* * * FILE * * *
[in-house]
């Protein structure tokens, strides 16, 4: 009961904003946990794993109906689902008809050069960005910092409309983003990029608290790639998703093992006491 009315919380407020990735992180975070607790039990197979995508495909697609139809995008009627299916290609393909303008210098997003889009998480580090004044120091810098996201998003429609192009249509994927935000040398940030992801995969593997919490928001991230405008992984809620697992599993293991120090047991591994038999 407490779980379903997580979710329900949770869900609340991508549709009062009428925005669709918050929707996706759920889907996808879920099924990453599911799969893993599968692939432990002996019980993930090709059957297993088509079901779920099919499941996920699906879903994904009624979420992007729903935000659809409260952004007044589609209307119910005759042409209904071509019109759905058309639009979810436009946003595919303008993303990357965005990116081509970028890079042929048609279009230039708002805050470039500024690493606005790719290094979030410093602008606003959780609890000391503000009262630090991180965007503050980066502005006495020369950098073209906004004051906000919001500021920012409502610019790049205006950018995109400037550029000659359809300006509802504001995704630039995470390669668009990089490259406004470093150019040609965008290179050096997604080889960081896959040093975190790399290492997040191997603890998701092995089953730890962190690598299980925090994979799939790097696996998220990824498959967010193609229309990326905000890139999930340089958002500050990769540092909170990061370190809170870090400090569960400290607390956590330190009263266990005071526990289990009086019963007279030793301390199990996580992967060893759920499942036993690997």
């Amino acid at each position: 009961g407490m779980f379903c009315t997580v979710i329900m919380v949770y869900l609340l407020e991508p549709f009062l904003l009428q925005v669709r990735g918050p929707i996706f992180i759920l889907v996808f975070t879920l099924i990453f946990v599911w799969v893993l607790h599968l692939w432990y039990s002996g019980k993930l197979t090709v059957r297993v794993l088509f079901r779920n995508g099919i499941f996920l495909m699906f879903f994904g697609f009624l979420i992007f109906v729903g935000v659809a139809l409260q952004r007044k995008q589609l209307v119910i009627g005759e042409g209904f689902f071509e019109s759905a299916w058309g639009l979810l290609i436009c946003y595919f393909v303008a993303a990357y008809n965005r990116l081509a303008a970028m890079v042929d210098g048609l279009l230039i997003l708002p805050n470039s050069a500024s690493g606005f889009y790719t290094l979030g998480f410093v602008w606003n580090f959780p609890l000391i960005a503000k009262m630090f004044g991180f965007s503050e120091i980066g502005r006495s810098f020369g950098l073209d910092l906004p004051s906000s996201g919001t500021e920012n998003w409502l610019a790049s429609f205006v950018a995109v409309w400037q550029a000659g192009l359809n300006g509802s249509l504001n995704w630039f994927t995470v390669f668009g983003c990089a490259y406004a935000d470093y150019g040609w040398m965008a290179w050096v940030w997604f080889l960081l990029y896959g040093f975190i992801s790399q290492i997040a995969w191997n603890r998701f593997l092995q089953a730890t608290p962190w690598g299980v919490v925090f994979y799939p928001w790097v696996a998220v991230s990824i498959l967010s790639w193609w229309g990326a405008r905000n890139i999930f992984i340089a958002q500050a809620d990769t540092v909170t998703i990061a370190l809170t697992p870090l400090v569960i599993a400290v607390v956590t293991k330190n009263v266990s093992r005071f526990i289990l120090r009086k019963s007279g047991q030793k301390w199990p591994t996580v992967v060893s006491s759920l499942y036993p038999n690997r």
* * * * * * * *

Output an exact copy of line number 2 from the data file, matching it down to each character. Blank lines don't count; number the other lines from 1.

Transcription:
């Protein structure tokens, strides 16, 4: 009961904003946990794993109906689902008809050069960005910092409309983003990029608290790639998703093992006491 009315919380407020990735992180975070607790039990197979995508495909697609139809995008009627299916290609393909303008210098997003889009998480580090004044120091810098996201998003429609192009249509994927935000040398940030992801995969593997919490928001991230405008992984809620697992599993293991120090047991591994038999 407490779980379903997580979710329900949770869900609340991508549709009062009428925005669709918050929707996706759920889907996808879920099924990453599911799969893993599968692939432990002996019980993930090709059957297993088509079901779920099919499941996920699906879903994904009624979420992007729903935000659809409260952004007044589609209307119910005759042409209904071509019109759905058309639009979810436009946003595919303008993303990357965005990116081509970028890079042929048609279009230039708002805050470039500024690493606005790719290094979030410093602008606003959780609890000391503000009262630090991180965007503050980066502005006495020369950098073209906004004051906000919001500021920012409502610019790049205006950018995109400037550029000659359809300006509802504001995704630039995470390669668009990089490259406004470093150019040609965008290179050096997604080889960081896959040093975190790399290492997040191997603890998701092995089953730890962190690598299980925090994979799939790097696996998220990824498959967010193609229309990326905000890139999930340089958002500050990769540092909170990061370190809170870090400090569960400290607390956590330190009263266990005071526990289990009086019963007279030793301390199990996580992967060893759920499942036993690997």